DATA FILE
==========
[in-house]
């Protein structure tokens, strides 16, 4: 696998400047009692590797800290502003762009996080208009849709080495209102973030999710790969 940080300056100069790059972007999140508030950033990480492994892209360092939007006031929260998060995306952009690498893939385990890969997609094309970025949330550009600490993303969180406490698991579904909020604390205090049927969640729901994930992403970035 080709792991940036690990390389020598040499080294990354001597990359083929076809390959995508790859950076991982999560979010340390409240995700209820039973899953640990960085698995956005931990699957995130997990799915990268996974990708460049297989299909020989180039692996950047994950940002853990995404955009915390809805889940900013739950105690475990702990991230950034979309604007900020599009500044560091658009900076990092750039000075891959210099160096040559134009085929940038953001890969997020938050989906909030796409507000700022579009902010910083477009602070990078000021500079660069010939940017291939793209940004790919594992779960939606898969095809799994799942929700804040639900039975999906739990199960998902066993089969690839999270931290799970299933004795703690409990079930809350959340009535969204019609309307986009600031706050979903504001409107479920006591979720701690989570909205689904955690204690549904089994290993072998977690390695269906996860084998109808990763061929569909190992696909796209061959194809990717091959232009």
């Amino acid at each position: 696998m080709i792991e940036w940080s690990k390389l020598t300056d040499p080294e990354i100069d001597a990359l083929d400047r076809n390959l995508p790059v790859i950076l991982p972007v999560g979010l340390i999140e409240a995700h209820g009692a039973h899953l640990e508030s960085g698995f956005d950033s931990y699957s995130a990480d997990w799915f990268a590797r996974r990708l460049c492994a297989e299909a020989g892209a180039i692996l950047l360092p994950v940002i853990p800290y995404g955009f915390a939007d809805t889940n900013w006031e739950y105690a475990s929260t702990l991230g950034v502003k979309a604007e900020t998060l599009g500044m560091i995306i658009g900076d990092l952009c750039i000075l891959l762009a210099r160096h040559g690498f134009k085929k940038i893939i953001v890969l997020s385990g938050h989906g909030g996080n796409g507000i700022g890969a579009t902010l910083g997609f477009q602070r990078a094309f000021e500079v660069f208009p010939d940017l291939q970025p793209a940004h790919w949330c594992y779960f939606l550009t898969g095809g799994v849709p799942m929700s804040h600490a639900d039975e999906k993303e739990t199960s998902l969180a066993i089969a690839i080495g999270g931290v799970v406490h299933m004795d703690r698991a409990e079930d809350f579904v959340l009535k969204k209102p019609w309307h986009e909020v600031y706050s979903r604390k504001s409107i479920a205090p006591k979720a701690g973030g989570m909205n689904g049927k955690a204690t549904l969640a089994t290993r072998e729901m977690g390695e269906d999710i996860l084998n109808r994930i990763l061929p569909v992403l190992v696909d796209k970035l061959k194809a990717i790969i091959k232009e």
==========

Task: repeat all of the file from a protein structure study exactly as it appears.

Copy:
[in-house]
């Protein structure tokens, strides 16, 4: 696998400047009692590797800290502003762009996080208009849709080495209102973030999710790969 940080300056100069790059972007999140508030950033990480492994892209360092939007006031929260998060995306952009690498893939385990890969997609094309970025949330550009600490993303969180406490698991579904909020604390205090049927969640729901994930992403970035 080709792991940036690990390389020598040499080294990354001597990359083929076809390959995508790859950076991982999560979010340390409240995700209820039973899953640990960085698995956005931990699957995130997990799915990268996974990708460049297989299909020989180039692996950047994950940002853990995404955009915390809805889940900013739950105690475990702990991230950034979309604007900020599009500044560091658009900076990092750039000075891959210099160096040559134009085929940038953001890969997020938050989906909030796409507000700022579009902010910083477009602070990078000021500079660069010939940017291939793209940004790919594992779960939606898969095809799994799942929700804040639900039975999906739990199960998902066993089969690839999270931290799970299933004795703690409990079930809350959340009535969204019609309307986009600031706050979903504001409107479920006591979720701690989570909205689904955690204690549904089994290993072998977690390695269906996860084998109808990763061929569909190992696909796209061959194809990717091959232009």
């Amino acid at each position: 696998m080709i792991e940036w940080s690990k390389l020598t300056d040499p080294e990354i100069d001597a990359l083929d400047r076809n390959l995508p790059v790859i950076l991982p972007v999560g979010l340390i999140e409240a995700h209820g009692a039973h899953l640990e508030s960085g698995f956005d950033s931990y699957s995130a990480d997990w799915f990268a590797r996974r990708l460049c492994a297989e299909a020989g892209a180039i692996l950047l360092p994950v940002i853990p800290y995404g955009f915390a939007d809805t889940n900013w006031e739950y105690a475990s929260t702990l991230g950034v502003k979309a604007e900020t998060l599009g500044m560091i995306i658009g900076d990092l952009c750039i000075l891959l762009a210099r160096h040559g690498f134009k085929k940038i893939i953001v890969l997020s385990g938050h989906g909030g996080n796409g507000i700022g890969a579009t902010l910083g997609f477009q602070r990078a094309f000021e500079v660069f208009p010939d940017l291939q970025p793209a940004h790919w949330c594992y779960f939606l550009t898969g095809g799994v849709p799942m929700s804040h600490a639900d039975e999906k993303e739990t199960s998902l969180a066993i089969a690839i080495g999270g931290v799970v406490h299933m004795d703690r698991a409990e079930d809350f579904v959340l009535k969204k209102p019609w309307h986009e909020v600031y706050s979903r604390k504001s409107i479920a205090p006591k979720a701690g973030g989570m909205n689904g049927k955690a204690t549904l969640a089994t290993r072998e729901m977690g390695e269906d999710i996860l084998n109808r994930i990763l061929p569909v992403l190992v696909d796209k970035l061959k194809a990717i790969i091959k232009e």